Government-led coinvestment funds move ahead

James Riley
Editorial Director

Government-backed investment funds have emerged as a key component of increasingly interventionist industrial policy strategies across the developed world. The is certainly the case in Australia, with the $15 billion National Reconstruction Fund the latest government-led investment vehicle set up to drive future industries.

The $2 billion taxpayer-funded Breakthrough Victoria was set up just over two years ago, and has made venture investments in 18 portfolio companies alongside co-investment partners like Main Sequence, Investible, Rampersand and Jelix Partners among others.

Government-led funds have attracted criticism from market purists, who say they crowd-out private capital and are inevitably poorly managed.

In this episode of the Commercial Disco, Breakthrough Victoria chief executive officer Grant Dooley outlines the strengths of the model, whereby prudent investment across a broad portfolio can create an evergreen fund that provides a return to the state’s taxpayers.

While government support for industry has more traditionally been based on grant funding, Mr Dooley says that taxpayers should reasonably expect to enjoy a return on that investment if those companies are successful.

Grants are a powerful tool. But often the recipients of those grants – very often deep tech companies – are left stranded on the other side of that grant. Breakthrough Victoria was set up to provide that long-term, patient capital once that grant money has helped build the minimum viable tech.

“Breakthrough Victoria has a number of roles that we play,” Mr Dooley said. “We are not just a VC – a venture capital business – although we do invest in that market.

“Our mission is broader than that, and our investment mandate is broader than that. We are here to invest for impact,” he said.

“We’re searching for breakthrough technologies and ideas that can improve the health and well-being of Victorians – that solve environmental problems, create jobs, all those types of things.”

The fund does this through equity investments, for sure. But it has also made investment through a five university innovation platform; invested in a pre-seed fund with the University of Melbourne; and helped to set up a biotech incubator within Melbourne’s Biomedical Precinct.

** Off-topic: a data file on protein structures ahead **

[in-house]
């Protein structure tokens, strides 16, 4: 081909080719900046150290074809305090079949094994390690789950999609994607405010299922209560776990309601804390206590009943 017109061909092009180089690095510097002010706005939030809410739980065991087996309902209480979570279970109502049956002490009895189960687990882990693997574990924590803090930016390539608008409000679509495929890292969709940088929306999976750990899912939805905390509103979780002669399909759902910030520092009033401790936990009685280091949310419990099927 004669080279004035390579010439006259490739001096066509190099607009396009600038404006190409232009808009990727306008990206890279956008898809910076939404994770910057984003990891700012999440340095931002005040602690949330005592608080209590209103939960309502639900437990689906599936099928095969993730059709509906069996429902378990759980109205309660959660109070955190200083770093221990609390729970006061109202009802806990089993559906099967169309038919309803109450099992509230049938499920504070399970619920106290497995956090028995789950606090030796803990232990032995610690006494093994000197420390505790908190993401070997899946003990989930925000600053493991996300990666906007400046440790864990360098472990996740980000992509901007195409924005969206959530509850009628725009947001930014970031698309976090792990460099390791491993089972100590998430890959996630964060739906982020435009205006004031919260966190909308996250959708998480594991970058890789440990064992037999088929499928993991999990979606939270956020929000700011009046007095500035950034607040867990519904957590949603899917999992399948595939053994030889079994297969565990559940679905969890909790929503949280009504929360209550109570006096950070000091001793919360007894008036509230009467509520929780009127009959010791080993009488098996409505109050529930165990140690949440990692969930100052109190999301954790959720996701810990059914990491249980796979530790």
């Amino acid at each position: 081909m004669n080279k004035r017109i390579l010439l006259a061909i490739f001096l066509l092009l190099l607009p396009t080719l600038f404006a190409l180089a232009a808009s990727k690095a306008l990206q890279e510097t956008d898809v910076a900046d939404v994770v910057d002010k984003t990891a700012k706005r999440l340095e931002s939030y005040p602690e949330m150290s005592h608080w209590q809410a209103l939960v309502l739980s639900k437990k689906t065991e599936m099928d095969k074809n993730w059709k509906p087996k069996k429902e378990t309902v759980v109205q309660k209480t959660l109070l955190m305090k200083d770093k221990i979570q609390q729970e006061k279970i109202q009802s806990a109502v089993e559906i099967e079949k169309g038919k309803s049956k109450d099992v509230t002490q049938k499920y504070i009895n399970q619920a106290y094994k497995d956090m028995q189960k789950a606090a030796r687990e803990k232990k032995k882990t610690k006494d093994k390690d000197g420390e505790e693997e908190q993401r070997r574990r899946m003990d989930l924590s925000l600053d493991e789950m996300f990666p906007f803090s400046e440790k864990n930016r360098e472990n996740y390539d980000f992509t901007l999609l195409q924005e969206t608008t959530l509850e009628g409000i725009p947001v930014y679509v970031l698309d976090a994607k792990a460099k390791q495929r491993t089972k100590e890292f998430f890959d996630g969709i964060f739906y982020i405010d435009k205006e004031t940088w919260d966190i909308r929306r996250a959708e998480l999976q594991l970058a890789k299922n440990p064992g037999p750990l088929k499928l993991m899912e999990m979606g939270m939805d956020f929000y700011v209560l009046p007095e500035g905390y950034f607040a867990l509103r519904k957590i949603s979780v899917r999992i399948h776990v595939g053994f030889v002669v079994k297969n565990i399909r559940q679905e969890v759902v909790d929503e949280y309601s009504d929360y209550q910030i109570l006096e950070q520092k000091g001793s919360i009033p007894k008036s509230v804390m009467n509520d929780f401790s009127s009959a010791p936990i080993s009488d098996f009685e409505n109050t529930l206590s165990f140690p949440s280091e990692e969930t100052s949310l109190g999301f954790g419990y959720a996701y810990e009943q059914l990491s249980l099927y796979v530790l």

“Those types of investments are very different to a normal VC style investment. And they’re really there to try and solve the issue that we all have in Australia – not just in Victoria – and that is that we are very good at producing world class ideas and technologies, but we have a very patchy track record in commercialising those ideas,” he said.

“And really, the idea for Breakthrough [Victoria] was based on that. If we are looking at the future industries for the state, if we are going to create the future prosperity in the state of Victoria, how can we use that taxpayer money to support those future industries and to help them grow and scale.”

Breakthrough Victoria chief executive Grant Dooley

These government-led funds have a powerful role to play in the development of deep tech companies in Australia, Mr Dooley said. And the growing number of government-led funds – with the arrival of the NRF, and with state governments also becoming more active – it was important that these funds worked in a coordinated way.

Breakthrough Victoria has already worked closely with and coinvested with the Clean Energy Finance Corporation and would expect to similarly work with the National Reconstruction Fund.

Having spent the last two years setting up Breakthrough Victoria and building the systems and processes – and the investment team – does he have any advice for the NRF? Or other states looking at government-led investment funds?

“The key learnings for me is [maintaining] that arm’s length from government. We have not had any pressure from government to invest in a particular project,” Mr Dooley said.

“Every investment that we have made – including the grants, including the university innovation platform – has been devised and has been sourced by the team. That investment decision has been made by the business at arm’s length from government,” he said.

“If you are going to be successful, then it has to literally be a standalone entity, and independent.”

In this podcast interview, Mr Dooley also discusses the role of government grants, the investment mandate at Breakthrough Victoria, and what kinds of companies are most interesting to the fund.

Do you know more? Contact James Riley via Email.

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